Surgery is generally recommended when a curve is going to progress beyond 40° to 45°.
Surgery nearly always involves insertion of implants (screws and rods) into the spine and fusion (joining one vertebra to the next, bone-to-bone).
The most common surgical procedure involves making an incision over the back of the spine (posterior approach).
Surgery usually takes 4 to 6 hours. The incision is over the length of the curve and generally heals to a fine line but sometimes spreads slightly at the base of the neck or the bottom of the spine.
Surgery usually corrects the curvature by about two thirds and the rib prominence by about two thirds.
Occasionally segments of rib are removed to further correct a severe rib prominence. These grow back later.
Surgery involves inserting screws into the vertebrae (or sometimes attaching hooks) and joining the screws to two rods shaped to the normal contour of the spine to straighten the curve.
Bone is removed from the spine and sometimes the back of the pelvis (hip) and laid in the joints on the back of the spine and over the back of the spine to create a fusion. Sometimes bone graft substitutes are used in addition to bone from the spine to assist fusion.
In large, rigid curves there is a small risk the spinal cord may be stretched and spinal cord monitoring or a wake-up test are performed to ensure this has not occurred.
The wake-up test is performed towards the end of the procedure once the spine has been straightened. The anaesthetic is lightened while the pain killing drugs are working and the patient is asked to move the toes and feet then the anaesthetic is deepened again. This is a safe, routine procedure and patients have no recollection of it later.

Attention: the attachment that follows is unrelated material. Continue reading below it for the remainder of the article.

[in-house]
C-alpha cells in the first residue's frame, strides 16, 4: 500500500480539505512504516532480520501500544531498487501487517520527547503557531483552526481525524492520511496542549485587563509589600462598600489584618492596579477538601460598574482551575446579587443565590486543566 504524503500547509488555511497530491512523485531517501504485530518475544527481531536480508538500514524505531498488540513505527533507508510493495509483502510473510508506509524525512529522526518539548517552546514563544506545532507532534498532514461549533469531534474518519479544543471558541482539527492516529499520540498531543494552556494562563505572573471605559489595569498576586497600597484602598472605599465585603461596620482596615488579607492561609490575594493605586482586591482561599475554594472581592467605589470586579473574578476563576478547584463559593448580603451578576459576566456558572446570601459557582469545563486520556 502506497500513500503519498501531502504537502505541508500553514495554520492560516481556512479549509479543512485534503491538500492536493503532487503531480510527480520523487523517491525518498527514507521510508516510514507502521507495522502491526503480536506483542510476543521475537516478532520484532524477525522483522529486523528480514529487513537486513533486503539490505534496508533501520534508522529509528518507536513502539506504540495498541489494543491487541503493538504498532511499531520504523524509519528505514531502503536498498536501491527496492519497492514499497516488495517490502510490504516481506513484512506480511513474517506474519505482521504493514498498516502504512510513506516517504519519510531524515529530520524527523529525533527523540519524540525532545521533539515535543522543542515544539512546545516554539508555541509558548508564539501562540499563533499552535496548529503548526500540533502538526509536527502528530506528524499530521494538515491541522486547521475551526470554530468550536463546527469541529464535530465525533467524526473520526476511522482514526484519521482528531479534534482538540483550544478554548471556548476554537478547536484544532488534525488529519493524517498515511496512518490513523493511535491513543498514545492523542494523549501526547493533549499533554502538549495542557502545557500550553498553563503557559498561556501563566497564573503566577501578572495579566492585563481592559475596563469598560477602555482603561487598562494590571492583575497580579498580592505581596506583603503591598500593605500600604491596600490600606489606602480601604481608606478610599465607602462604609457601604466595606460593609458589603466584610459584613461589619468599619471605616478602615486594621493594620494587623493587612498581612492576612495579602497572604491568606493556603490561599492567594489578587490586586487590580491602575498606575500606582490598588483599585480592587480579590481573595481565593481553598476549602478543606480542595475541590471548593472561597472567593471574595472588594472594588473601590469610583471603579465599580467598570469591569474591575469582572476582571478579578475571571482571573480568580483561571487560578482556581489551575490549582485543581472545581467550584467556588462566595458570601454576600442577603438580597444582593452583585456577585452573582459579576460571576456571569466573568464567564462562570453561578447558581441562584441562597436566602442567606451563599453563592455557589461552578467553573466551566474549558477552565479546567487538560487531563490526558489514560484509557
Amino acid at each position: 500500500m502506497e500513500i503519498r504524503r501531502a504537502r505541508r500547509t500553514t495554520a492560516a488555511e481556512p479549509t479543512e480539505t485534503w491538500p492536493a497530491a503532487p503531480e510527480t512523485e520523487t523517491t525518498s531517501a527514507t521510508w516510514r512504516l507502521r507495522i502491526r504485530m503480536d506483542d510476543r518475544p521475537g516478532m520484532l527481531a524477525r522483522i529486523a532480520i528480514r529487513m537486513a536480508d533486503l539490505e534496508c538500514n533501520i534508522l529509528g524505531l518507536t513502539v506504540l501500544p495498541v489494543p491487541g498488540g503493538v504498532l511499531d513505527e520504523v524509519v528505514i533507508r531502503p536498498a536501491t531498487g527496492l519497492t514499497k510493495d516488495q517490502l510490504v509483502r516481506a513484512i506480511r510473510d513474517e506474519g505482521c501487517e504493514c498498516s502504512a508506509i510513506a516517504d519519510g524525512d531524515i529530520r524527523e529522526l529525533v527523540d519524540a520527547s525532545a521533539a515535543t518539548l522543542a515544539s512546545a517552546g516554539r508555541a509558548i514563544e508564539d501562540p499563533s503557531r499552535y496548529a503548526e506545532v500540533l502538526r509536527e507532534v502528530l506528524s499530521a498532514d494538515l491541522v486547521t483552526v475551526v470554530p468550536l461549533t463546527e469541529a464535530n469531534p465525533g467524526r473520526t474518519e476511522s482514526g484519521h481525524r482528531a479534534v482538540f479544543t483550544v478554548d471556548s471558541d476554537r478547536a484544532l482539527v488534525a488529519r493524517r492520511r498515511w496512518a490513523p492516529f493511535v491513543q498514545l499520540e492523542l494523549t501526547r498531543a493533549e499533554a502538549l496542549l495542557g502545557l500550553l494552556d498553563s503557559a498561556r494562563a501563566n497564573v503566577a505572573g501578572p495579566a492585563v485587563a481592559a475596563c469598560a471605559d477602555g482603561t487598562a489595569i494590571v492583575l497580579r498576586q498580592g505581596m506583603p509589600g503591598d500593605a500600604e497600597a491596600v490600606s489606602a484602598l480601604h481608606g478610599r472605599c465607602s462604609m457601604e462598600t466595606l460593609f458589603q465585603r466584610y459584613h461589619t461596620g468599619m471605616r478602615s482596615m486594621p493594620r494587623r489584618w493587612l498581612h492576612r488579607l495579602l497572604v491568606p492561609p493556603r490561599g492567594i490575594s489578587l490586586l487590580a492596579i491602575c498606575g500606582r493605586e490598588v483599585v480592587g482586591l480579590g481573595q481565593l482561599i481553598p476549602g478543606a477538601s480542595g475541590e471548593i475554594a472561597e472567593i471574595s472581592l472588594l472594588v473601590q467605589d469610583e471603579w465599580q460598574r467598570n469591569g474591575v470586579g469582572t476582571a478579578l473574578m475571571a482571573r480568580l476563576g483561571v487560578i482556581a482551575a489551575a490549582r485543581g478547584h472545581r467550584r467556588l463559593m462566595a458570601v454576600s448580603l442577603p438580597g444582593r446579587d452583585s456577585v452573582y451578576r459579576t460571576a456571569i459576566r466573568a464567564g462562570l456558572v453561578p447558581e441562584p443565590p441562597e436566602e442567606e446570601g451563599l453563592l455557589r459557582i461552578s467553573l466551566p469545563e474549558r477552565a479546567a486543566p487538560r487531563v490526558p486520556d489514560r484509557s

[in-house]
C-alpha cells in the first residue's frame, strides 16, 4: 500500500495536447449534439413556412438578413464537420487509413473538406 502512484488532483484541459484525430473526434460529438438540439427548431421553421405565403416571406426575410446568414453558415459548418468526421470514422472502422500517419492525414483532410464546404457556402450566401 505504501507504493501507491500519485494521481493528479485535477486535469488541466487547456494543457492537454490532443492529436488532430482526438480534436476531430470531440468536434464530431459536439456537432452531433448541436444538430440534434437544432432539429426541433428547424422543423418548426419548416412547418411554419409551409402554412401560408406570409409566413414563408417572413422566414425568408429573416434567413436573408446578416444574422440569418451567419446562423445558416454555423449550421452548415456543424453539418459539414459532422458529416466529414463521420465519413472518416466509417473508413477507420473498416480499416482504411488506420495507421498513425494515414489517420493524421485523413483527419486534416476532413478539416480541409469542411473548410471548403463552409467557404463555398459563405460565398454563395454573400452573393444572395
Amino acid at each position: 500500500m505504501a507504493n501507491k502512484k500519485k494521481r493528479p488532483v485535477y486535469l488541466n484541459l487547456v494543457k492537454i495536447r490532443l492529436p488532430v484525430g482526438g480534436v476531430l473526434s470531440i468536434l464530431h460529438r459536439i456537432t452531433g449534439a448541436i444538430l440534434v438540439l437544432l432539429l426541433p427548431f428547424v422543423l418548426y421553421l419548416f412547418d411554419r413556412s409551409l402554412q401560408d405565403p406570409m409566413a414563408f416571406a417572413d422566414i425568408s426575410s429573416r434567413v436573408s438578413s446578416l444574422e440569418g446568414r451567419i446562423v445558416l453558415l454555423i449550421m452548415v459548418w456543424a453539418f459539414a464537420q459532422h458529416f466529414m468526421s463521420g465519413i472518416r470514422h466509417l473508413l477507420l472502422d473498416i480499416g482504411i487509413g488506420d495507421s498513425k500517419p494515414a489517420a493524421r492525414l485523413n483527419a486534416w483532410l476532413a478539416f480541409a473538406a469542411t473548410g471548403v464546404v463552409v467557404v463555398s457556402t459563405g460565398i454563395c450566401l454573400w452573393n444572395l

Post Operative Treatment
Patients rest in bed the day after the surgery.
For the first two to three days pain relief is from a self-regulated Morphine pump following by oral analgesics (painkillers).
On the second day after surgery the surgical drain is removed and the patient stands out of bed.
On the third day after surgery patients are usually walking to the toilet with assistance and the urinary catheter is removed on the third or fourth day.
On average, patients spend five nights in hospital after surgery and leave hospital when their pain is under control with tablets, when they are able to get in and out of bed and up and down stairs.
There is no particular need to rest after surgery but obviously patients will feel tired for the first several weeks.
Over the six weeks following surgery patients ease back into normal activity. The only exercise necessary is a progressive increase in walking which should be performed regularly. If desired, swimming can commence two weeks following surgery.
Patients usually return to school at about four weeks, on half-days for the first two weeks.
Return to sport usually takes four to six months.
Considering the extent of the surgery, complications are very rare.
Infection occurs in 1% of patients and is often very low grade and may not show up for many months.
In 1% to 2% of patients the bone does not fuse, leading to pain or breakage of the rods – further surgery may be required.
1% of patients have significant ongoing pain caused by the surgery.
Injury to a spinal nerve or the spinal cord occurs in less than 3 patients out of 1000.
In a very small proportion of patients the spine above or below the rods curves and requires surgery later.